You’d be silly to buy into this hype!

I can only say you could have bought bitcoin in June 2017 when it was only $2,500, and sold it in December at $18,000 .

Like the in/famous line in Market Wizards says: Would you rather be “right” or would you rather make money?

It took us two days to climb Volcan Tunguahua in Ecuador. One day got us to the refugio shelter, and we attempted the top the next day.

It was a tough hike, and I was completely knackered by the end of it. But it was real, and it added real experiential value to my life. And I look back and am glad I did it.

Funny, weeks before everyone told me that you couldn’t climb it on your own, that you needed a guide. Locals who should know better told us that even the trail was not clear, and if you didn’t know your way you could get lost, or worse. Another was robbed of everything, and it was not safe. Someone even told me a person lost their life on the Volcan last year. And that there was not a whole lot we could do if it suddenly exploded.

Well, we just knew the trail led up, and if we followed it we would get to a mindblowing view of the valley below. And while possible, it wasn’t likely that the volcano would decide to blow that day.

We knew that with just a little investment of our planning, effort, and knowledge of our abilities, we would make it to the top.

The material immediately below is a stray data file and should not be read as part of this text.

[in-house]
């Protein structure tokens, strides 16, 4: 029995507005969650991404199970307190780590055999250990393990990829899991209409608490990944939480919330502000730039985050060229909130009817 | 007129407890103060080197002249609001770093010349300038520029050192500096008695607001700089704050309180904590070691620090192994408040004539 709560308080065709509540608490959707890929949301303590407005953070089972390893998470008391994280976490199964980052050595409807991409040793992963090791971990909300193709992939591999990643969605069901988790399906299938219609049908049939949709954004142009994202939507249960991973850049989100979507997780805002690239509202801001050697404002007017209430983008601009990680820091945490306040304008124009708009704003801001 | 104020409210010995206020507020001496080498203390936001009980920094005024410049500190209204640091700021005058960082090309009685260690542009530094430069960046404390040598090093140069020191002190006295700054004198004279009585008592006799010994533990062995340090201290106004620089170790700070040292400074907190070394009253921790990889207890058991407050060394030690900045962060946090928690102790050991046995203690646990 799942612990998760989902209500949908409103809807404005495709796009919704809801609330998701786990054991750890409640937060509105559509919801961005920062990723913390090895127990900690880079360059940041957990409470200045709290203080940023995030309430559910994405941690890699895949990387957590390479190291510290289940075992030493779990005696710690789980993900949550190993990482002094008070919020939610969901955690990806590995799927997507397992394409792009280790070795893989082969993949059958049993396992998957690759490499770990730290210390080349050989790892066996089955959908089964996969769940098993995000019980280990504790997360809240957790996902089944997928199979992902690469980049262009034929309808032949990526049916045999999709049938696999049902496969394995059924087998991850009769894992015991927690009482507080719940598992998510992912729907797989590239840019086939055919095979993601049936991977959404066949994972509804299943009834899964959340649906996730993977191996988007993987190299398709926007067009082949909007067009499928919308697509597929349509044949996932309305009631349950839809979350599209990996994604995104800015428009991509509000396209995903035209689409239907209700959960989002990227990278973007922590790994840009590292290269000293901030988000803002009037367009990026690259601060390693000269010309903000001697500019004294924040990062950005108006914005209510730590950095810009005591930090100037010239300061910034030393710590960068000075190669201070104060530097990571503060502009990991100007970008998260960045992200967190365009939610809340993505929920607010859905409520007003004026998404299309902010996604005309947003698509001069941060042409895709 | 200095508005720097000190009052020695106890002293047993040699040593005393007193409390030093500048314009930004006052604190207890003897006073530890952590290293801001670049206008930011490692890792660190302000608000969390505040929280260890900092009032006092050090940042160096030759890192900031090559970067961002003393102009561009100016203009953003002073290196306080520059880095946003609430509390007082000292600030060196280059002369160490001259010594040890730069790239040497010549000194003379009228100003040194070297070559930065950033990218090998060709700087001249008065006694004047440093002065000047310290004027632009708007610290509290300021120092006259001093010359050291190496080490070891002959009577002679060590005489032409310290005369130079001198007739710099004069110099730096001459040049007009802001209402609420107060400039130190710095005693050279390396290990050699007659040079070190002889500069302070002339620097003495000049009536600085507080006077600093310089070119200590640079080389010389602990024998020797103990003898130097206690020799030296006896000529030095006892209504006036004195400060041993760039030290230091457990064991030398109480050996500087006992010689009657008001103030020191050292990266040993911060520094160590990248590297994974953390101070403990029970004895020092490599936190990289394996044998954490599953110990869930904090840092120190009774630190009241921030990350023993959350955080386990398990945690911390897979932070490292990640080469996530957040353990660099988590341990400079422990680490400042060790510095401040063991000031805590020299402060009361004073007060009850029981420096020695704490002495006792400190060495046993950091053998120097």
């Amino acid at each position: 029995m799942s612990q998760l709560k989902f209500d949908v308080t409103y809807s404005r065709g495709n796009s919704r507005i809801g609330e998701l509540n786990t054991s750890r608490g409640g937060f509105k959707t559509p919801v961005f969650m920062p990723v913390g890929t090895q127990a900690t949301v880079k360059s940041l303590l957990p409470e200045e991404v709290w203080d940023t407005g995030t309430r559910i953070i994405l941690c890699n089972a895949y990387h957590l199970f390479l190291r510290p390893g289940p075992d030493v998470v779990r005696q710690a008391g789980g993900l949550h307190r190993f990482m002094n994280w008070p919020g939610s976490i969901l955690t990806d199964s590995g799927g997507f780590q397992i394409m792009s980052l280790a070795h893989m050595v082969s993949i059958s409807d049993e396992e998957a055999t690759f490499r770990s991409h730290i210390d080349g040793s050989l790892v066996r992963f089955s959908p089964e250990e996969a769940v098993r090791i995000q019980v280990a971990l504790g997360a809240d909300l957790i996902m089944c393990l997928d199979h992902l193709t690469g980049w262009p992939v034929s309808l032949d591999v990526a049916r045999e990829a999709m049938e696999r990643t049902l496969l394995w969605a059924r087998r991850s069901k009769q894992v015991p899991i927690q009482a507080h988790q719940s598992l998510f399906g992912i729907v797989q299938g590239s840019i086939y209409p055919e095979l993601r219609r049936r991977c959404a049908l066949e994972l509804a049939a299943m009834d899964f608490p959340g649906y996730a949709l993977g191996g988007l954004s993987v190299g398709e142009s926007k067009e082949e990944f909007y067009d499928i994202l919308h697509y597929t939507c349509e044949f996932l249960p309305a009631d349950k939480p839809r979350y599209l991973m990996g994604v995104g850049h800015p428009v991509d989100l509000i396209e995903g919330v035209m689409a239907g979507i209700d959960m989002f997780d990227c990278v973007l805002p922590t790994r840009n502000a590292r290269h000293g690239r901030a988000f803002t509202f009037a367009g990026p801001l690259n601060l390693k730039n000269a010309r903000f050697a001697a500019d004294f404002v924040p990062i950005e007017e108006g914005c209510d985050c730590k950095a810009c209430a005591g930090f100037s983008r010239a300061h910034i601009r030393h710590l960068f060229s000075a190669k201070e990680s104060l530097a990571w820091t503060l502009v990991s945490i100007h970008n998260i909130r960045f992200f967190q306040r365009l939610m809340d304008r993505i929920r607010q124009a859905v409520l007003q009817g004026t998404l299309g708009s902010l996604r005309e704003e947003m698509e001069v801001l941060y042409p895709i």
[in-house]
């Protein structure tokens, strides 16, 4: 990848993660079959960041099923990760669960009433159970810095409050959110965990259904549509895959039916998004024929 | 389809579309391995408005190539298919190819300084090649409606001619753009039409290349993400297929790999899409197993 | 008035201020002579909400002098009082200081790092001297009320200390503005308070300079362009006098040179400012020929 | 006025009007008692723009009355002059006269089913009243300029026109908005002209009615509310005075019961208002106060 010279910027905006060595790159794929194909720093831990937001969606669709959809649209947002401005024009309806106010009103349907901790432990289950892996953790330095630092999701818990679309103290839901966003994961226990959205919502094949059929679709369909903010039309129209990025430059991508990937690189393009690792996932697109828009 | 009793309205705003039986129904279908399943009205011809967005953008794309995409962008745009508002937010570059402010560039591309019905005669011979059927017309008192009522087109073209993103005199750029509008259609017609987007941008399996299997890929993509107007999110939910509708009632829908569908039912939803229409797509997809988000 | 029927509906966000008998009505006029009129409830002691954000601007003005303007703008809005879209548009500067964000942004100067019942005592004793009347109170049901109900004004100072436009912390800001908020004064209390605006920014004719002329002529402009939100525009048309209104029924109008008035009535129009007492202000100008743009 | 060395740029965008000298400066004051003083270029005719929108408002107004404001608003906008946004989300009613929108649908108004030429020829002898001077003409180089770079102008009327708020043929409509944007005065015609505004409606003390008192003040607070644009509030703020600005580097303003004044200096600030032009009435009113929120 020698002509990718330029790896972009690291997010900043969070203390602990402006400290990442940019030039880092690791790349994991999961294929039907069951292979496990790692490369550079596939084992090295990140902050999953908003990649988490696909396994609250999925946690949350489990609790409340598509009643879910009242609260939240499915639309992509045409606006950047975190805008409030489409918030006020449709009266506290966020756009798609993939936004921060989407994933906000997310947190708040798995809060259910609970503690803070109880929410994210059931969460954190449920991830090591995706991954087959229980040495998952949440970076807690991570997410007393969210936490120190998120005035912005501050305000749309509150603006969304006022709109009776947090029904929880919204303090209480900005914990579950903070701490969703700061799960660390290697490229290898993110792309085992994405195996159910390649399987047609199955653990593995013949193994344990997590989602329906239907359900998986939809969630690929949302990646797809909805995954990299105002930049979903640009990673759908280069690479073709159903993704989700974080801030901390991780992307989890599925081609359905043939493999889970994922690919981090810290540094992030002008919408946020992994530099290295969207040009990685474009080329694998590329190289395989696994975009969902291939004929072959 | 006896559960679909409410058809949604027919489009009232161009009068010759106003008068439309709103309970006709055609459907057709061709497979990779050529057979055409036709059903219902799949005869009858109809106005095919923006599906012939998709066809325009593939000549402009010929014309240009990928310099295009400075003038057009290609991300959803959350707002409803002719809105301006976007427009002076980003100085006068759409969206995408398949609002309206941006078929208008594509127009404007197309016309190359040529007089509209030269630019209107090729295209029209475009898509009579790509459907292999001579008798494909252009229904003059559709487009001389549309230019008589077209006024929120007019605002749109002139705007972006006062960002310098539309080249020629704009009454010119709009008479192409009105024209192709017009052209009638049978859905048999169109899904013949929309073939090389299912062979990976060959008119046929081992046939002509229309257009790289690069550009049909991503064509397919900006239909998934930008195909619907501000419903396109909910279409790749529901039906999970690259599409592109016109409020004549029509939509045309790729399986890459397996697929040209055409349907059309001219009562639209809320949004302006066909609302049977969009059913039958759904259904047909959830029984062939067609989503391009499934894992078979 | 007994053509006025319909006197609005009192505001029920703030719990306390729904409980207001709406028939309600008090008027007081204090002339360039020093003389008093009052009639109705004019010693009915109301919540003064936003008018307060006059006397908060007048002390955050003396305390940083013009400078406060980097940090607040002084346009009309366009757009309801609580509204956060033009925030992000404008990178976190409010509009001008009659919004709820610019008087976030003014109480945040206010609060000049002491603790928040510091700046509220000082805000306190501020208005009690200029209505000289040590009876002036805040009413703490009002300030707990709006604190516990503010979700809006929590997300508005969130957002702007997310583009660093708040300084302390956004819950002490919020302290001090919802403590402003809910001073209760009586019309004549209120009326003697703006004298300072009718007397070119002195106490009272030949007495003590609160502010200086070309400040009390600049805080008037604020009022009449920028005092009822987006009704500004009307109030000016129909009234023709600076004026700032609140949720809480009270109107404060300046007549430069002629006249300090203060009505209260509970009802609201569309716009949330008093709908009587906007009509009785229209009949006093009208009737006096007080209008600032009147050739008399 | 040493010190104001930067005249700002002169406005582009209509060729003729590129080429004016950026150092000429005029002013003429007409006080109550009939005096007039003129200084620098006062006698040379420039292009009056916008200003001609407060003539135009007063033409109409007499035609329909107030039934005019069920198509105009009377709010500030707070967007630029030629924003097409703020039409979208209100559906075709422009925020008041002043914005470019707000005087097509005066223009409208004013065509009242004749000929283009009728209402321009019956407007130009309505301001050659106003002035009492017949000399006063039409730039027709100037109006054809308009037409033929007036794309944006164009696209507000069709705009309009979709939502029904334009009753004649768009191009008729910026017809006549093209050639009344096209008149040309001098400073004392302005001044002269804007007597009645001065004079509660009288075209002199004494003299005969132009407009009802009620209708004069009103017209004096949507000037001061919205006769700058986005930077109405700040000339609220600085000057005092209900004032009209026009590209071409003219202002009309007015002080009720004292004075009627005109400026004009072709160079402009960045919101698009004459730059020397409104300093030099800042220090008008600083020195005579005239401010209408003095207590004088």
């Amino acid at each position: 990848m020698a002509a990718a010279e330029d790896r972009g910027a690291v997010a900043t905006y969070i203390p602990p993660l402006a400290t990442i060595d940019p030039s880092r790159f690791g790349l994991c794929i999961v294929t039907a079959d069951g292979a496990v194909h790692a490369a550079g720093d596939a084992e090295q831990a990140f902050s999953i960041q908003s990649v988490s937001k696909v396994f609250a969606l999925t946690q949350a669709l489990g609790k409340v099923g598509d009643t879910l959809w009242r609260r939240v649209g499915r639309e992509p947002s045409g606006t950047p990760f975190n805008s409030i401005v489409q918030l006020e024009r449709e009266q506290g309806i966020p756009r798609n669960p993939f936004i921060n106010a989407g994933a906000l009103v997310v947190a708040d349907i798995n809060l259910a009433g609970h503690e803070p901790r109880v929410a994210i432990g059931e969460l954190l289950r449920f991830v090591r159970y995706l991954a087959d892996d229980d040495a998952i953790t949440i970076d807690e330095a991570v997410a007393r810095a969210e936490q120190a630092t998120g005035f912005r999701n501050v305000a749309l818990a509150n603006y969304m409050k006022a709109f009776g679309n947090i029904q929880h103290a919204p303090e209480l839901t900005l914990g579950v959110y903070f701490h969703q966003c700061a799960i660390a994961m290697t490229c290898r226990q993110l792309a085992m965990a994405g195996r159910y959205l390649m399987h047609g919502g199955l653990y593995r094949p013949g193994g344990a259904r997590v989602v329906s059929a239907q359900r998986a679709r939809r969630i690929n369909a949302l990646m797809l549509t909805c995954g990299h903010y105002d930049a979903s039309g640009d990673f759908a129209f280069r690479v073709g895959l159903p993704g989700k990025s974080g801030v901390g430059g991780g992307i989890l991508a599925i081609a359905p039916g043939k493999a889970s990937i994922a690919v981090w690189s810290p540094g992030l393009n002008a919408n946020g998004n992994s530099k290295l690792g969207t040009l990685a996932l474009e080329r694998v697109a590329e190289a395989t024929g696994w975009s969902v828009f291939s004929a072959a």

And we did.

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Bitcoin and Pablo Escobar

“I’m heading out to the Pablo Escobar tour this morning,” I said to my hostel host Faisal. I could see his struggle to continue smiling. I thought he’d be happy I’d be interested in his country’s history, but I forget that for many, until recently, this was not “history,” this was their reality.

Kidnappings, shootings, car bombings – once 82 bombings in a single month – he terrorized the city. How they were able to recover from this awful period is an amazing reminder of the resilience of the human spirit, as well as the power of public works to transform a city.

…but the memory is still strong.

Our guide said that for many proud Paisans (the name for the residents of Medellin), many would prefer that you forget Pablo, focus on the good that their city has done, and how far they have advanced from those dark times.

At one point, Pablo was so awash in drug money, he offered to pay off the national debt of Columbia – he was that fantastically rich.

This offer was refused. Columbia could not be known for having paid off their debts with drug money.

And, I thought, Pablo would have loved crypto currencies.

Putting the “Crypto” in Cryptocoins
Bitcoin’s blockchain, a kind of open ledger, is secured by miners solving cryptographic puzzles. Solving them validates and transmits the transactions, securing the chain.

Something like that.

But, even though Crypto coins like Bitcoin use cryptography, bitcoin itself is an open ledger, allowing anyone to check on any transaction, even if they were not the ones to initiate it.

Until recently.

Now we have Monero, Verge, ZEN, and ZCash, among others, that anonymize the transactions. It’s known that Monero is the cryptocoin of choice on the darkweb, contributing to its rise.

And Pablo would have exploited the hell out of Monero.